Letter to Leaders & Swenson Insights

Stopping Gossip In The Workplace

Supervisors need to regularly communicate with their employees about what’s going on in the workplace. Make sure everyone knows what’s going on in the workplace – future plans, etc. Employees need to feel part of the process of the company – especially in small businesses – and if they don’t, they’ll make it up in the form of speculation and “gossip.” The attention and communication will work wonders in stopping the gossip.

Incorporate into your Employee Handbook a policy that discourages employees from spreading of gossip and rumors. For example:

  1. Do not participate in spreading gossip and rumors, and do not tolerate it from others. Rumor and gossip sabotages the team’s ability to work together effectively. It is disrespectful, nonproductive, and a selfishly motivated act that impedes employees from performing their jobs. If you hear about an issue that pertains directly to you, verify the accuracy of the information by asking the supervisor or the coworker involved, rather than simply passing on the information.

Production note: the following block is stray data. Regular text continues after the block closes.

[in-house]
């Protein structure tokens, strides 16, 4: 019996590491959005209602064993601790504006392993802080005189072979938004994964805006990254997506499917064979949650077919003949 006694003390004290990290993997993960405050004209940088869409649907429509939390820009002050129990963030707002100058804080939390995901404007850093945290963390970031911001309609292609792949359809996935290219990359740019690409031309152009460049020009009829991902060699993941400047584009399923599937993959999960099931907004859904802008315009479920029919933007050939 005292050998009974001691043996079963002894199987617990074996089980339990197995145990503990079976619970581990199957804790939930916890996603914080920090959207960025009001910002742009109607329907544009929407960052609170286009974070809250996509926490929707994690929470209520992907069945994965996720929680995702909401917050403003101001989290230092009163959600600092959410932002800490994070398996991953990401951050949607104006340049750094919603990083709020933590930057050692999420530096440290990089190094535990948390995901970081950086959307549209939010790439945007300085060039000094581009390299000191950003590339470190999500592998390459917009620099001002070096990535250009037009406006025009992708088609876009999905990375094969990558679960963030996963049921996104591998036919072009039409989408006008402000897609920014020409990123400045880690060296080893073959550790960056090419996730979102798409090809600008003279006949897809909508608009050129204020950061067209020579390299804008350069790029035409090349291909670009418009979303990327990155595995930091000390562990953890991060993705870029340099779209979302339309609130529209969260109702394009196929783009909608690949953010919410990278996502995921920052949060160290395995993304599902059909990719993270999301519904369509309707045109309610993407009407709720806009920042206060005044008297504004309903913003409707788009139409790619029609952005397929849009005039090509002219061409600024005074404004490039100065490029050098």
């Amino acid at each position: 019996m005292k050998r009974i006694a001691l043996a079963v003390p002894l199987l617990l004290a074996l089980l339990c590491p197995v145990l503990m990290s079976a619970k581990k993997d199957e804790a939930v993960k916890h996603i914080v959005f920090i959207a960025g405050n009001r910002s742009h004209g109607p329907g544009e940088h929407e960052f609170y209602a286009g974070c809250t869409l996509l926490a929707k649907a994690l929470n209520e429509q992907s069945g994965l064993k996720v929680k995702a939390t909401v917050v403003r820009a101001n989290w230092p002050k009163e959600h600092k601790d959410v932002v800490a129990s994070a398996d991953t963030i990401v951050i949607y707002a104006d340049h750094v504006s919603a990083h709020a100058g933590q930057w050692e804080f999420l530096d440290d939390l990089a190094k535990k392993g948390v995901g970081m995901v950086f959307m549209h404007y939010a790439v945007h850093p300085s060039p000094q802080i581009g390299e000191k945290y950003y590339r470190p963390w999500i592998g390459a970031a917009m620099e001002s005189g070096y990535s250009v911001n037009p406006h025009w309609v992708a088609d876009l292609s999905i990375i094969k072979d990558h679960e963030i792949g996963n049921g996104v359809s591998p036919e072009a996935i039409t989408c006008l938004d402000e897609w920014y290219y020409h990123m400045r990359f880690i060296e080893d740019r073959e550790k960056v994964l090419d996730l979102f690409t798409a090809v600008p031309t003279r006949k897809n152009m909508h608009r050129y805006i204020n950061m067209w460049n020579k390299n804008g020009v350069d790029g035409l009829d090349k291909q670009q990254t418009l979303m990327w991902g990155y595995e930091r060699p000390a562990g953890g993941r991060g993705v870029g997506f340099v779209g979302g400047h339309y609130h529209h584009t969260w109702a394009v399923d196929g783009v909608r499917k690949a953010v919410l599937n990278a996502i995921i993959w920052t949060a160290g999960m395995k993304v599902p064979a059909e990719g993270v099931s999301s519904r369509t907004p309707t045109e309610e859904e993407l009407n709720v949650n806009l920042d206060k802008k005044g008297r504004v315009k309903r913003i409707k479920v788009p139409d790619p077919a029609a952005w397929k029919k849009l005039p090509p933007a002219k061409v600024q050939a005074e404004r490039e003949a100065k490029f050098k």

Tell the rumormonger that you’re aware of his/her behavior. Describe how his/her behavior results in others not trusting them because no one wants to be the subject of the “gossip.” For some, this single statement will be a realization that will result in immediate change. You should also describe the impact the employee’s behavior has on the workplace and that his/her continued participation in the spreading of rumors and gossip is a violation of the company policy.

Incorporate the impact the employee’s behavior has had on the workplace in his/her performance evaluations.

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